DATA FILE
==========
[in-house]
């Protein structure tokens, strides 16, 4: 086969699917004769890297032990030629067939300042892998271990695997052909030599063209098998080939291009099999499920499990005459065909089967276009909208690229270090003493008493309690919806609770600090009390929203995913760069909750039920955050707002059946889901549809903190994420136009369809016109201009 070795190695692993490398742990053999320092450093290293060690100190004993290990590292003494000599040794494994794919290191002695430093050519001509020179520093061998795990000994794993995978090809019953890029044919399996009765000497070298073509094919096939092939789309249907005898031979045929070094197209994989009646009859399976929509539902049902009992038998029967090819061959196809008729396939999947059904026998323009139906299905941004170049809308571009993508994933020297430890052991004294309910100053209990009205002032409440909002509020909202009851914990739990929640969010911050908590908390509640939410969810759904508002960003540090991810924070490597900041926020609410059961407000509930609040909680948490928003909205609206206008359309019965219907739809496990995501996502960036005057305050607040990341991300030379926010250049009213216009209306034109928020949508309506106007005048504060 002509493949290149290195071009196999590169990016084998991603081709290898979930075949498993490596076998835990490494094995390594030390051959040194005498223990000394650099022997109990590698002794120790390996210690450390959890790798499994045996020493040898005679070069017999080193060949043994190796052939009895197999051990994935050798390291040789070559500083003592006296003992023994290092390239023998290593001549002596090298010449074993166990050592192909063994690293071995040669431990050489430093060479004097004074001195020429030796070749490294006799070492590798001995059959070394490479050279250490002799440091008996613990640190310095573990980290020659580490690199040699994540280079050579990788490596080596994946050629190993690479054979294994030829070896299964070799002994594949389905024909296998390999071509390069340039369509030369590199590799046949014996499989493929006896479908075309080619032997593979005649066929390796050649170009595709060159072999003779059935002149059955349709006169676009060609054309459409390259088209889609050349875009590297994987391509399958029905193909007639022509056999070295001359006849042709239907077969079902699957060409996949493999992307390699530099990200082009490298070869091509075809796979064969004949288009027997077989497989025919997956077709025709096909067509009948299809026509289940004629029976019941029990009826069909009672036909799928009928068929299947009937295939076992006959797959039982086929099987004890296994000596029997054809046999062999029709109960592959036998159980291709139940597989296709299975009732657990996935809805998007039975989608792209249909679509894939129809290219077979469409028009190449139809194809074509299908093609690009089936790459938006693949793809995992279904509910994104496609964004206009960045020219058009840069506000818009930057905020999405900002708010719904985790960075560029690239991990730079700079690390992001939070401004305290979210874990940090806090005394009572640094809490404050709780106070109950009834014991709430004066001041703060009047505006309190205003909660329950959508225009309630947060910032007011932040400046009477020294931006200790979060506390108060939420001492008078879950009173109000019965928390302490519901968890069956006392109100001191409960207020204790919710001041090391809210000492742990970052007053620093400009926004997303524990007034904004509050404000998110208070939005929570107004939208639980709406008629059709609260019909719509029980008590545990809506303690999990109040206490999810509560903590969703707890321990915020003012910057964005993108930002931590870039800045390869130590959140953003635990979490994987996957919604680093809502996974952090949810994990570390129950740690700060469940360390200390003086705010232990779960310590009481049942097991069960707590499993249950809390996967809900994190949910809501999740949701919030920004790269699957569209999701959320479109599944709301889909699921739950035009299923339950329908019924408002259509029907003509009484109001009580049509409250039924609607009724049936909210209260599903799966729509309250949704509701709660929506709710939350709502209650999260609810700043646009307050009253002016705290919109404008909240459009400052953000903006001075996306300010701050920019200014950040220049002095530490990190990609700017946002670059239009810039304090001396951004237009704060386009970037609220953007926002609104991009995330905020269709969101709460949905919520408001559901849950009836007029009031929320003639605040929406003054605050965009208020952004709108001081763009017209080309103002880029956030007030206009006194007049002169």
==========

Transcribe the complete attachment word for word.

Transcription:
[in-house]
């Protein structure tokens, strides 16, 4: 086969699917004769890297032990030629067939300042892998271990695997052909030599063209098998080939291009099999499920499990005459065909089967276009909208690229270090003493008493309690919806609770600090009390929203995913760069909750039920955050707002059946889901549809903190994420136009369809016109201009 070795190695692993490398742990053999320092450093290293060690100190004993290990590292003494000599040794494994794919290191002695430093050519001509020179520093061998795990000994794993995978090809019953890029044919399996009765000497070298073509094919096939092939789309249907005898031979045929070094197209994989009646009859399976929509539902049902009992038998029967090819061959196809008729396939999947059904026998323009139906299905941004170049809308571009993508994933020297430890052991004294309910100053209990009205002032409440909002509020909202009851914990739990929640969010911050908590908390509640939410969810759904508002960003540090991810924070490597900041926020609410059961407000509930609040909680948490928003909205609206206008359309019965219907739809496990995501996502960036005057305050607040990341991300030379926010250049009213216009209306034109928020949508309506106007005048504060 002509493949290149290195071009196999590169990016084998991603081709290898979930075949498993490596076998835990490494094995390594030390051959040194005498223990000394650099022997109990590698002794120790390996210690450390959890790798499994045996020493040898005679070069017999080193060949043994190796052939009895197999051990994935050798390291040789070559500083003592006296003992023994290092390239023998290593001549002596090298010449074993166990050592192909063994690293071995040669431990050489430093060479004097004074001195020429030796070749490294006799070492590798001995059959070394490479050279250490002799440091008996613990640190310095573990980290020659580490690199040699994540280079050579990788490596080596994946050629190993690479054979294994030829070896299964070799002994594949389905024909296998390999071509390069340039369509030369590199590799046949014996499989493929006896479908075309080619032997593979005649066929390796050649170009595709060159072999003779059935002149059955349709006169676009060609054309459409390259088209889609050349875009590297994987391509399958029905193909007639022509056999070295001359006849042709239907077969079902699957060409996949493999992307390699530099990200082009490298070869091509075809796979064969004949288009027997077989497989025919997956077709025709096909067509009948299809026509289940004629029976019941029990009826069909009672036909799928009928068929299947009937295939076992006959797959039982086929099987004890296994000596029997054809046999062999029709109960592959036998159980291709139940597989296709299975009732657990996935809805998007039975989608792209249909679509894939129809290219077979469409028009190449139809194809074509299908093609690009089936790459938006693949793809995992279904509910994104496609964004206009960045020219058009840069506000818009930057905020999405900002708010719904985790960075560029690239991990730079700079690390992001939070401004305290979210874990940090806090005394009572640094809490404050709780106070109950009834014991709430004066001041703060009047505006309190205003909660329950959508225009309630947060910032007011932040400046009477020294931006200790979060506390108060939420001492008078879950009173109000019965928390302490519901968890069956006392109100001191409960207020204790919710001041090391809210000492742990970052007053620093400009926004997303524990007034904004509050404000998110208070939005929570107004939208639980709406008629059709609260019909719509029980008590545990809506303690999990109040206490999810509560903590969703707890321990915020003012910057964005993108930002931590870039800045390869130590959140953003635990979490994987996957919604680093809502996974952090949810994990570390129950740690700060469940360390200390003086705010232990779960310590009481049942097991069960707590499993249950809390996967809900994190949910809501999740949701919030920004790269699957569209999701959320479109599944709301889909699921739950035009299923339950329908019924408002259509029907003509009484109001009580049509409250039924609607009724049936909210209260599903799966729509309250949704509701709660929506709710939350709502209650999260609810700043646009307050009253002016705290919109404008909240459009400052953000903006001075996306300010701050920019200014950040220049002095530490990190990609700017946002670059239009810039304090001396951004237009704060386009970037609220953007926002609104991009995330905020269709969101709460949905919520408001559901849950009836007029009031929320003639605040929406003054605050965009208020952004709108001081763009017209080309103002880029956030007030206009006194007049002169």